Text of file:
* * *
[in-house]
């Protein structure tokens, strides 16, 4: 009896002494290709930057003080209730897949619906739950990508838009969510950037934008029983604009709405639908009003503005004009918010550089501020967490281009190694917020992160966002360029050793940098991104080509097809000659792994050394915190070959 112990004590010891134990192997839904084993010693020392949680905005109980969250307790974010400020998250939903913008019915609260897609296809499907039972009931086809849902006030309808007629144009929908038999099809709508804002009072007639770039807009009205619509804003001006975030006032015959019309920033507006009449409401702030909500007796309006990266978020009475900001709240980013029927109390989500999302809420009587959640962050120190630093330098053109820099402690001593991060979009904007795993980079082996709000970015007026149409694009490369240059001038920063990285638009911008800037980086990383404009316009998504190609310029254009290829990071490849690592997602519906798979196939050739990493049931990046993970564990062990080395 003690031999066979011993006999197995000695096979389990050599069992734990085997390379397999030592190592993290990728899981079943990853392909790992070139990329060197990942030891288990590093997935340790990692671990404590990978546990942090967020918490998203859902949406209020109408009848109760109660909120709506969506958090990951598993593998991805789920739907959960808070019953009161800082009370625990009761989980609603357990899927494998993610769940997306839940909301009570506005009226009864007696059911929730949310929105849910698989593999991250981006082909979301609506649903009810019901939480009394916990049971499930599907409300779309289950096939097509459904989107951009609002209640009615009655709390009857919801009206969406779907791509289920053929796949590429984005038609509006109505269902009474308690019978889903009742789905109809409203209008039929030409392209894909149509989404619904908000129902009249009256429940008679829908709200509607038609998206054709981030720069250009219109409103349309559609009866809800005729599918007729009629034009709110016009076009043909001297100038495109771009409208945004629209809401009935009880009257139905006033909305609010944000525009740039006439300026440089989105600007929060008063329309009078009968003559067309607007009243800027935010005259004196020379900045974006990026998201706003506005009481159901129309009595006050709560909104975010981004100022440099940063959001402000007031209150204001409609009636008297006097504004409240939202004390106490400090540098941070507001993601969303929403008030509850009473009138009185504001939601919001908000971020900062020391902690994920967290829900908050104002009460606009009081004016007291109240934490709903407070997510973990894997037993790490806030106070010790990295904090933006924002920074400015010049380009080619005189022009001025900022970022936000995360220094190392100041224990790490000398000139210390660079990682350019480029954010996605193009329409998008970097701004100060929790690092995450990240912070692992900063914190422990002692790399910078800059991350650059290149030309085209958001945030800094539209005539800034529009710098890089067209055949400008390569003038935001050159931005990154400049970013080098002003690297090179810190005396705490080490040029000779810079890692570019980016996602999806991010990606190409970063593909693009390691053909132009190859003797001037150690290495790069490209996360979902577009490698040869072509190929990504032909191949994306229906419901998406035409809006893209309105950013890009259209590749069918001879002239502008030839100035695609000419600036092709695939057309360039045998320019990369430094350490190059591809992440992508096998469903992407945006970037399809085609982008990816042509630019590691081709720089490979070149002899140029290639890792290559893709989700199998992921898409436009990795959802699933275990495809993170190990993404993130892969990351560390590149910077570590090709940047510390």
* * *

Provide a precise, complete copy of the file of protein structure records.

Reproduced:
[in-house]
């Protein structure tokens, strides 16, 4: 009896002494290709930057003080209730897949619906739950990508838009969510950037934008029983604009709405639908009003503005004009918010550089501020967490281009190694917020992160966002360029050793940098991104080509097809000659792994050394915190070959 112990004590010891134990192997839904084993010693020392949680905005109980969250307790974010400020998250939903913008019915609260897609296809499907039972009931086809849902006030309808007629144009929908038999099809709508804002009072007639770039807009009205619509804003001006975030006032015959019309920033507006009449409401702030909500007796309006990266978020009475900001709240980013029927109390989500999302809420009587959640962050120190630093330098053109820099402690001593991060979009904007795993980079082996709000970015007026149409694009490369240059001038920063990285638009911008800037980086990383404009316009998504190609310029254009290829990071490849690592997602519906798979196939050739990493049931990046993970564990062990080395 003690031999066979011993006999197995000695096979389990050599069992734990085997390379397999030592190592993290990728899981079943990853392909790992070139990329060197990942030891288990590093997935340790990692671990404590990978546990942090967020918490998203859902949406209020109408009848109760109660909120709506969506958090990951598993593998991805789920739907959960808070019953009161800082009370625990009761989980609603357990899927494998993610769940997306839940909301009570506005009226009864007696059911929730949310929105849910698989593999991250981006082909979301609506649903009810019901939480009394916990049971499930599907409300779309289950096939097509459904989107951009609002209640009615009655709390009857919801009206969406779907791509289920053929796949590429984005038609509006109505269902009474308690019978889903009742789905109809409203209008039929030409392209894909149509989404619904908000129902009249009256429940008679829908709200509607038609998206054709981030720069250009219109409103349309559609009866809800005729599918007729009629034009709110016009076009043909001297100038495109771009409208945004629209809401009935009880009257139905006033909305609010944000525009740039006439300026440089989105600007929060008063329309009078009968003559067309607007009243800027935010005259004196020379900045974006990026998201706003506005009481159901129309009595006050709560909104975010981004100022440099940063959001402000007031209150204001409609009636008297006097504004409240939202004390106490400090540098941070507001993601969303929403008030509850009473009138009185504001939601919001908000971020900062020391902690994920967290829900908050104002009460606009009081004016007291109240934490709903407070997510973990894997037993790490806030106070010790990295904090933006924002920074400015010049380009080619005189022009001025900022970022936000995360220094190392100041224990790490000398000139210390660079990682350019480029954010996605193009329409998008970097701004100060929790690092995450990240912070692992900063914190422990002692790399910078800059991350650059290149030309085209958001945030800094539209005539800034529009710098890089067209055949400008390569003038935001050159931005990154400049970013080098002003690297090179810190005396705490080490040029000779810079890692570019980016996602999806991010990606190409970063593909693009390691053909132009190859003797001037150690290495790069490209996360979902577009490698040869072509190929990504032909191949994306229906419901998406035409809006893209309105950013890009259209590749069918001879002239502008030839100035695609000419600036092709695939057309360039045998320019990369430094350490190059591809992440992508096998469903992407945006970037399809085609982008990816042509630019590691081709720089490979070149002899140029290639890792290559893709989700199998992921898409436009990795959802699933275990495809993170190990993404993130892969990351560390590149910077570590090709940047510390």